Women in the American West

Women in the American West

Women in the American West

Women in the American West

Synopsis

Twenty years after many Western historians first turned their attention toward women, WOMEN IN THE AMERICAN WEST synthesizes the development of women's history in the region, introduces readers to current thinking on the real experiences of Western women, and explores their influence on the course of expansion and development since the 19th century. WOMEN IN THE AMERICAN WEST offers vivid portrayals of women as pioneers, prostitutes, teachers, disguised soldiers, nurses, entrepreneurs, immigrants, and ordinary citizens caught up in extraordinary times. Organized chronologically, each chapter emphasizes important themes central to gender and women's history, including women's mobility, women at home, wage labor, immigration, marriage, political participation, and involvement in wars at home and abroad. With this revealing volume, readers will see that women had a far more profound effect on the course of history in the Western United States than is commonly thought.

Excerpt

Women were everywhere men were in the American West, but the history of the region has rarely emphasized, or even acknowledged, their presence. Why? This volume seeks to find the answers to that and other questions involving western regional history and gender. To what extent did regionalism and environment affect gender relations? In what ways did women of different ethnicities, classes, and races work together and/or find themselves at cross-purposes? How has the history of the American West portrayed women in general, and how has it portrayed women of different ethnic and racial backgrounds? Did class function differently in relationship to women than it did to men in frontier regions and in the American West? How did gender function in the different Wests: the Spanish borderlands West, the northern borderlands West, the fur-trading West, the Native West?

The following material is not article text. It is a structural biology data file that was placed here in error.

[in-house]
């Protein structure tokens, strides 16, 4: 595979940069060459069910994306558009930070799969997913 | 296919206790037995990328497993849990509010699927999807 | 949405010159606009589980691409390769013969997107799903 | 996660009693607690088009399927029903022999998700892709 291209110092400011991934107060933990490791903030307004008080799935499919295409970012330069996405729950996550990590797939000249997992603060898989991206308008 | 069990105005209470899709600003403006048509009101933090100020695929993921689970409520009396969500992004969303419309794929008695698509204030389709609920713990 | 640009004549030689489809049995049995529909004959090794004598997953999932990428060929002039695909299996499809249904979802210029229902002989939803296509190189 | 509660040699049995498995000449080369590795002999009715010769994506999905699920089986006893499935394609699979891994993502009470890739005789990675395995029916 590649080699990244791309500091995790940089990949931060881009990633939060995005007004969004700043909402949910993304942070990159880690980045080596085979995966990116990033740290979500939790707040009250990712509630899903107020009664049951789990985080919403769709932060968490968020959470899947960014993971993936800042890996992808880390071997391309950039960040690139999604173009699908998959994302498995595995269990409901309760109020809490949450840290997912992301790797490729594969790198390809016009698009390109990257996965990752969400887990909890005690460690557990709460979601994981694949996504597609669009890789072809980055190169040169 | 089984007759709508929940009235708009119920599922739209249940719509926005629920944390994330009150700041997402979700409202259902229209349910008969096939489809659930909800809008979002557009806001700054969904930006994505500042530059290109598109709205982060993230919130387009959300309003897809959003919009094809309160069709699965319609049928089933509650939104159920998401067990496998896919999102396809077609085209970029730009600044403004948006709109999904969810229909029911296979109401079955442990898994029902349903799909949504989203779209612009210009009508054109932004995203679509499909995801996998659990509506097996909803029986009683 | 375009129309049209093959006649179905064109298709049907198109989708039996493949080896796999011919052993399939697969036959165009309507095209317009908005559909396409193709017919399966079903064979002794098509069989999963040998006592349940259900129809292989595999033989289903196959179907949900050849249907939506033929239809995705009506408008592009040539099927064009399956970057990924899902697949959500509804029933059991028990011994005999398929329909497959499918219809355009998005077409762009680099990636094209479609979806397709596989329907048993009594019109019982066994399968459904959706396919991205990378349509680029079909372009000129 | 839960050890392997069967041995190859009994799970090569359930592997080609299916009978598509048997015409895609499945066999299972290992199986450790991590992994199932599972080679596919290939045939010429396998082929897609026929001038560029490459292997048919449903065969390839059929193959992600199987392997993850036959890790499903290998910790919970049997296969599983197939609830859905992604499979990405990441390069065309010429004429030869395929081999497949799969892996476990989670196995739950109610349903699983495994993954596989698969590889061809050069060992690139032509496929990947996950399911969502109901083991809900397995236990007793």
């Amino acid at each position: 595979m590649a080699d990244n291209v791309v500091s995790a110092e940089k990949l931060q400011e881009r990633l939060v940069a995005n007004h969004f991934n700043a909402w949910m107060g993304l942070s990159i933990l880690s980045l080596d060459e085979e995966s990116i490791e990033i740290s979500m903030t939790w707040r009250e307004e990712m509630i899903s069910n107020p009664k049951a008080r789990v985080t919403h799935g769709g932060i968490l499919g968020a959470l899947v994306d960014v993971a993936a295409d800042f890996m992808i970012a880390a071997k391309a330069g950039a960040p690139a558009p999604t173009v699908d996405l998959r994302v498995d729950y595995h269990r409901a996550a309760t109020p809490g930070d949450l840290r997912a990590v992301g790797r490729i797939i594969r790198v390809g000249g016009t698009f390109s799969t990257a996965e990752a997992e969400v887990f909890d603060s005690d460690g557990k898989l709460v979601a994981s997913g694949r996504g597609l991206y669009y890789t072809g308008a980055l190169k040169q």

This volume of the Cultures in the American West Series departs from the others in significant ways. Women in western North America were not a discrete individual group sharing any characteristic other than gender. They did not share a migration pattern, or cultural customs, or views of landscape. Indeed, the women portrayed in this study were sometimes enemies. Women of certain classes and social backgrounds often shared more with the men of their status than they did with women of differing cultural persuasions. In addition to questions of class and status, to write a book about women in the American West assumes that “women in the American West” can, as a category, be defined. Which women do we mean? Only women born in what becomes the U.S. West? Women who moved in and out of the West? Do we consider all women in the American West at any given time? Figuring out how these disparate experiences fit together is much like herding cats, but doing it for . . .

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